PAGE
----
1 out of 4 stars
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When I chose to read E-M-P Honeymoon by Dorothy May Mercer, I expected it to be a high-quality romantic piece containing elements of science fiction. The cover art, which features a kissing couple and a spaceship, along with the high ratings I saw from other reviewers, solidified that initial impression. However, the description of this book turned out to be quite misleading. I would not recommend that others spend time reading this story.
E-M-P Honeymoon, unfortunately, contains no EMPs and very little honeymoon. The story follows a newlywed couple, Kelly and Tom, who are supposedly on their honeymoon despite the fact that they only seem to enjoy being around one another when it's convenient for the plot. To be fair, the lack of chemistry didn't surprise me once I realized how condescendingly Tom treats his wife, babying her and giving her charming, unique nicknames like "girl". However, the main point of the plot is that Kelly and Tom team up with three other flat and stereotypical characters to prevent a Korean EMP attack on America.
What I liked most about this book was writing down literary gems I found while reading it, such as these artfully constructed sentences:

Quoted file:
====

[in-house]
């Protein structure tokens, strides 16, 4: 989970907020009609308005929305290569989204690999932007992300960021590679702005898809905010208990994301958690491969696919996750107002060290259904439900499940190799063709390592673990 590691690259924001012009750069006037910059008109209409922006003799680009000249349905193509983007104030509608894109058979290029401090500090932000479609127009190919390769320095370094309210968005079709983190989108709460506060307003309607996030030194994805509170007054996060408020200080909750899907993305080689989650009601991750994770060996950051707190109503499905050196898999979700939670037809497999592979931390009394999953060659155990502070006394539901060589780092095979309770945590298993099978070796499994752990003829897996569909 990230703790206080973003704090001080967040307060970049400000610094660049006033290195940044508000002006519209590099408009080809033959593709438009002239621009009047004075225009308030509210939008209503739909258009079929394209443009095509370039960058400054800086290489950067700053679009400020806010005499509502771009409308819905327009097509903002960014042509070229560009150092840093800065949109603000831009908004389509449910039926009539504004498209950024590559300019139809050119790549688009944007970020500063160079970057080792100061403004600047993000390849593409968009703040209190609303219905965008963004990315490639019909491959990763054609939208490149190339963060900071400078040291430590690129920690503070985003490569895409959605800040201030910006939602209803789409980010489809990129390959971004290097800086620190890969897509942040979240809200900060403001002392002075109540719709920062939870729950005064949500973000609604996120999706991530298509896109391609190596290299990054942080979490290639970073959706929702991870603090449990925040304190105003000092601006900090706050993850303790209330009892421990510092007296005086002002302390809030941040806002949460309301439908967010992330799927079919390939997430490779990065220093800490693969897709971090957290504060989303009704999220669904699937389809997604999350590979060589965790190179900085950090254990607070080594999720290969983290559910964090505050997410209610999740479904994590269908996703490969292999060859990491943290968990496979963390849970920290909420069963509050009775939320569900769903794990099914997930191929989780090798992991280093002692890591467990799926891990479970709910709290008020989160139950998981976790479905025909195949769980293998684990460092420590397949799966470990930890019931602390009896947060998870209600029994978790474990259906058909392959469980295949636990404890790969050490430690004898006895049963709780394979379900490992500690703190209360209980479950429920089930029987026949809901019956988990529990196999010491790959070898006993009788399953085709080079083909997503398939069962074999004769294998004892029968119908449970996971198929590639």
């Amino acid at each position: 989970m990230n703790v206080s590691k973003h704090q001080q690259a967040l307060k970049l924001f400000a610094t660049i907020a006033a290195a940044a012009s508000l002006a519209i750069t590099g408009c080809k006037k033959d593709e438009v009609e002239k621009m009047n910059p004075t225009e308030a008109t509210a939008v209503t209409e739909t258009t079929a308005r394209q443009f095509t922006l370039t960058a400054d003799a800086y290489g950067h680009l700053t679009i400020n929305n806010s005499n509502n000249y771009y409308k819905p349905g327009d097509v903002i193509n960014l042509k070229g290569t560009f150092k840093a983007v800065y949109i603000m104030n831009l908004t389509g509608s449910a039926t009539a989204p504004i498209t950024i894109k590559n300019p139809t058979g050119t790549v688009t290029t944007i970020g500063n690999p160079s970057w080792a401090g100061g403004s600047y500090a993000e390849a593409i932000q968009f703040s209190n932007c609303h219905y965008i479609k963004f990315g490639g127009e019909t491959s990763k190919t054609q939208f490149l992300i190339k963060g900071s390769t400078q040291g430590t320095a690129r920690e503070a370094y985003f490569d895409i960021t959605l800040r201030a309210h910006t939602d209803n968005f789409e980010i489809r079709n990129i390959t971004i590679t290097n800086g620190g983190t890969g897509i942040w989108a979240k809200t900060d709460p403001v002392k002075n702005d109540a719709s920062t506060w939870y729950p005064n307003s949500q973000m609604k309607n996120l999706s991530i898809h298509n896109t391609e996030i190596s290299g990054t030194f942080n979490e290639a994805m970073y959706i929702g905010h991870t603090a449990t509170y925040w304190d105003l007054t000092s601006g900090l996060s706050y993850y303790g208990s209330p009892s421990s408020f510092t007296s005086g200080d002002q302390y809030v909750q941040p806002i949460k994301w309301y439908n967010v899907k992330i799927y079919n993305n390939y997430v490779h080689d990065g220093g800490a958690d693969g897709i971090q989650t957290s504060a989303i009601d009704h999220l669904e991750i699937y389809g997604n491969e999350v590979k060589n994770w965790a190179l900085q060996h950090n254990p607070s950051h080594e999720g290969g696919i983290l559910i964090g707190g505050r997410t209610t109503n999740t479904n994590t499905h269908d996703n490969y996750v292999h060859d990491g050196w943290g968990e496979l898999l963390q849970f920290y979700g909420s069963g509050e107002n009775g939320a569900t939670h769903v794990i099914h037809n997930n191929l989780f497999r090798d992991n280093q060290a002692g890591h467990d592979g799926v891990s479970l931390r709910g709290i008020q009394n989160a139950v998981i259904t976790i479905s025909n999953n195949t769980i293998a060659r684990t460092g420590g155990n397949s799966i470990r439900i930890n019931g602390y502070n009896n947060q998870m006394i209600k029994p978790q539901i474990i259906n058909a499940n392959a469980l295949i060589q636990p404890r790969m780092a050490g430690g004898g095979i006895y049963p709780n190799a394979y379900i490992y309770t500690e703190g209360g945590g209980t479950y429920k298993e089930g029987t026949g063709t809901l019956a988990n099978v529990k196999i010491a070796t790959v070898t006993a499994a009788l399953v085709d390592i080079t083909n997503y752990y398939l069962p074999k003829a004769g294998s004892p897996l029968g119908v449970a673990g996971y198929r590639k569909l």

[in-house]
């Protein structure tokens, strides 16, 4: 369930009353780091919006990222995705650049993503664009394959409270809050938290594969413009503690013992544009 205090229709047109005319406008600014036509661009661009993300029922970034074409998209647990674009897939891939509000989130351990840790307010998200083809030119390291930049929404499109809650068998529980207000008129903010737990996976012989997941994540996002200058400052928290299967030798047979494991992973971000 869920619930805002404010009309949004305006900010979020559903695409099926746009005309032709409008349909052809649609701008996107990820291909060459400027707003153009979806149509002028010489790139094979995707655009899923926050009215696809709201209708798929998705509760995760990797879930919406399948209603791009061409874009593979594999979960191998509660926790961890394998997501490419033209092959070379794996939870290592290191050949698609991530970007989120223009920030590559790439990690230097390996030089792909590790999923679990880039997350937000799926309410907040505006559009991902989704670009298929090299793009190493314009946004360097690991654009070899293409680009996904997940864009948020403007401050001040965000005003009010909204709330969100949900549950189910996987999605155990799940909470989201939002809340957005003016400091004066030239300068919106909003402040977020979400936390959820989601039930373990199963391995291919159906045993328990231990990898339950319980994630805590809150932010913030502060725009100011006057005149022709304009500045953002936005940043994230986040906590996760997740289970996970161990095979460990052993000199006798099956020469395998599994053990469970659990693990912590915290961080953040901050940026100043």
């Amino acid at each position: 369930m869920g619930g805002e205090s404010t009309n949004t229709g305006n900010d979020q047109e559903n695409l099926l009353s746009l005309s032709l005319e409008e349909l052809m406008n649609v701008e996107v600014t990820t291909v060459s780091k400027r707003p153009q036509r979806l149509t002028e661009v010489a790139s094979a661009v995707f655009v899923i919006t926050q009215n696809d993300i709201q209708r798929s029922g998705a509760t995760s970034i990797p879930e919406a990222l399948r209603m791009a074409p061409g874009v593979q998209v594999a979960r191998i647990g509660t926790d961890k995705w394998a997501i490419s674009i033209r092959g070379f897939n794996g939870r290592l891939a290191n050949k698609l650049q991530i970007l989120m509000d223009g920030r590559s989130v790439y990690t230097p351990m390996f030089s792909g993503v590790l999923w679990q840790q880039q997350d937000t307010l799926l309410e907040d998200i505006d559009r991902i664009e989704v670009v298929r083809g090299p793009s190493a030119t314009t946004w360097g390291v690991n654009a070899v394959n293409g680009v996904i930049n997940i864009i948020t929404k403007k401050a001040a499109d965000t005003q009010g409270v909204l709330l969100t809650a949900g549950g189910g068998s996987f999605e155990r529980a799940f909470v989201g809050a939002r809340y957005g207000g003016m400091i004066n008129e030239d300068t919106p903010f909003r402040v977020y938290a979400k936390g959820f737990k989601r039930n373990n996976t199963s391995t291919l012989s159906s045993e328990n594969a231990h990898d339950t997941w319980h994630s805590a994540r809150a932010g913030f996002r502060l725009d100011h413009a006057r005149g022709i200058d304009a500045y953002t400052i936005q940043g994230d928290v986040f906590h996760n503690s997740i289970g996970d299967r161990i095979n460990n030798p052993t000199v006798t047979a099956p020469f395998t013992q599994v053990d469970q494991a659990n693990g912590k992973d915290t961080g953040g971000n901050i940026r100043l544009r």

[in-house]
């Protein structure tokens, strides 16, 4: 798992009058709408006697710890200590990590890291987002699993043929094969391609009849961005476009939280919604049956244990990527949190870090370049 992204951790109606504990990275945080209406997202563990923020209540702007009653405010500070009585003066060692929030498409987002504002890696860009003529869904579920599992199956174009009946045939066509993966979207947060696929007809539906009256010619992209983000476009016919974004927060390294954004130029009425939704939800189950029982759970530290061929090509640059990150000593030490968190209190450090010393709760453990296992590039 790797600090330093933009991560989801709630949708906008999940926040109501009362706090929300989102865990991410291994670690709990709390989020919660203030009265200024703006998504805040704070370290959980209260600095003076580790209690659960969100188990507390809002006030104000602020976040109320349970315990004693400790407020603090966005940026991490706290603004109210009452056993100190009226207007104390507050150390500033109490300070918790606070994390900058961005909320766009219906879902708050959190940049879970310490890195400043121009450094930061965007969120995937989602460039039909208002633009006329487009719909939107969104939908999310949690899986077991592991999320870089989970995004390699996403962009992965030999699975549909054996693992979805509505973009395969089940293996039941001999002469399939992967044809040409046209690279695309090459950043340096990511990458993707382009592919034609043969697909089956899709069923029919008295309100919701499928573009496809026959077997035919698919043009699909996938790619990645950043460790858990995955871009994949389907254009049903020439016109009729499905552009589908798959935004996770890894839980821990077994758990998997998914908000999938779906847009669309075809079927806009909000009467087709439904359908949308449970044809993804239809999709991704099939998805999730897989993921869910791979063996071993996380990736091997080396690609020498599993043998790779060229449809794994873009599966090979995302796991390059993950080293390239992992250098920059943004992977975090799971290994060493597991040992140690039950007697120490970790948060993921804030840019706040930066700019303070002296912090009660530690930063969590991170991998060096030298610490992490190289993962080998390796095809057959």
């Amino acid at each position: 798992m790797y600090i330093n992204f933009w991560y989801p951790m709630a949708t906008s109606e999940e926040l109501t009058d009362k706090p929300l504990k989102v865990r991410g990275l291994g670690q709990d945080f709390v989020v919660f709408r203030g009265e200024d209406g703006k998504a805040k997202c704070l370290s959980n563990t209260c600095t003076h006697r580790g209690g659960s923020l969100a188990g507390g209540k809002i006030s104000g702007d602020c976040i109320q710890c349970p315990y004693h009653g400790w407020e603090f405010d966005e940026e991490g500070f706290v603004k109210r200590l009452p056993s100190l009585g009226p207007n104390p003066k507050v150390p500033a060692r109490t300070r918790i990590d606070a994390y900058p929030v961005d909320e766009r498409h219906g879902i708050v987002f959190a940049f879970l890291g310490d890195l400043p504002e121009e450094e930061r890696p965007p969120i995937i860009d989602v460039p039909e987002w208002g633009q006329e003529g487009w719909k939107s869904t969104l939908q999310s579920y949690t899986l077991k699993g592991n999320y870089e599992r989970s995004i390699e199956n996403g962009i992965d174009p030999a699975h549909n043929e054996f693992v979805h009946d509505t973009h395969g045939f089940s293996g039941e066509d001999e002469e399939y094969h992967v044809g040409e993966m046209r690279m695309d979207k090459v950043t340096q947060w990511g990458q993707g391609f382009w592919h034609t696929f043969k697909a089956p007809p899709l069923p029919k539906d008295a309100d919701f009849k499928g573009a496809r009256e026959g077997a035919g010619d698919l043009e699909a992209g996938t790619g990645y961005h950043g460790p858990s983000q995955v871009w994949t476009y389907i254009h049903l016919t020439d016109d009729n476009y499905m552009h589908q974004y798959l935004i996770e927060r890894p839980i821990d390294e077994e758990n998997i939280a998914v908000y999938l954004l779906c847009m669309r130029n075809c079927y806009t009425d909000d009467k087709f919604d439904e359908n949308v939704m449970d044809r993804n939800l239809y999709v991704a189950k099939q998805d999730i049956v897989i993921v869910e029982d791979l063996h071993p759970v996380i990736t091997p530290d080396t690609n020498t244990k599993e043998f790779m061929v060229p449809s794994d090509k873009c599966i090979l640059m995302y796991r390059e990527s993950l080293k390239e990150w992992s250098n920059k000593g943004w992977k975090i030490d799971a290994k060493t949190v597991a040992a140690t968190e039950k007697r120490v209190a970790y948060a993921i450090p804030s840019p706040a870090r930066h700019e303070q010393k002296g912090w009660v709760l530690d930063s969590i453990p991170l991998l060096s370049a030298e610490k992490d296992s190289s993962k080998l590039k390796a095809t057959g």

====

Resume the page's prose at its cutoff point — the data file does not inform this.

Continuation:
"Flash...commenced encircling the satellite, photographing a picture..."
"'Get me Colonel Sky Eastman on the phone,' he demanded without saying please or thank you."
"Everyone else alerted to attention."
"Steve shoved her cute little butt."
It's hard to narrow down the one thing I disliked most about the story. The casual sexist, racist, and ageist stereotypes were definitely uncomfortable, as were the poorly written romantic lines that made me physically cringe. However, I think the very worst thing was the complete and utter disregard for proper grammar and formatting. Inappropriate commas and hyphens abounded. Periods were nowhere to be found at the ends of complete sentences. Chapter subheadings were arbitrary and made no sense, sometimes describing the main setting or character while other times simply serving as a catchy placeholder. All of these factors and more made it impossible for me to give this book more than 1 out of 4 stars.
This book also uses infrequent vulgar language and strong innuendo.
This story is well-suited to readers who appreciate a lack of diversity, who feel restricted by the concept of grammar, and who would rather read about an "I-pad" than an iPad. If you're looking for expository dialogue that was clearly cut and paste from Wikipedia, or if you're curious about the wrong way to use words such as "opine", "grouse", "snarl", or even "retrieve", then this is the story for you.
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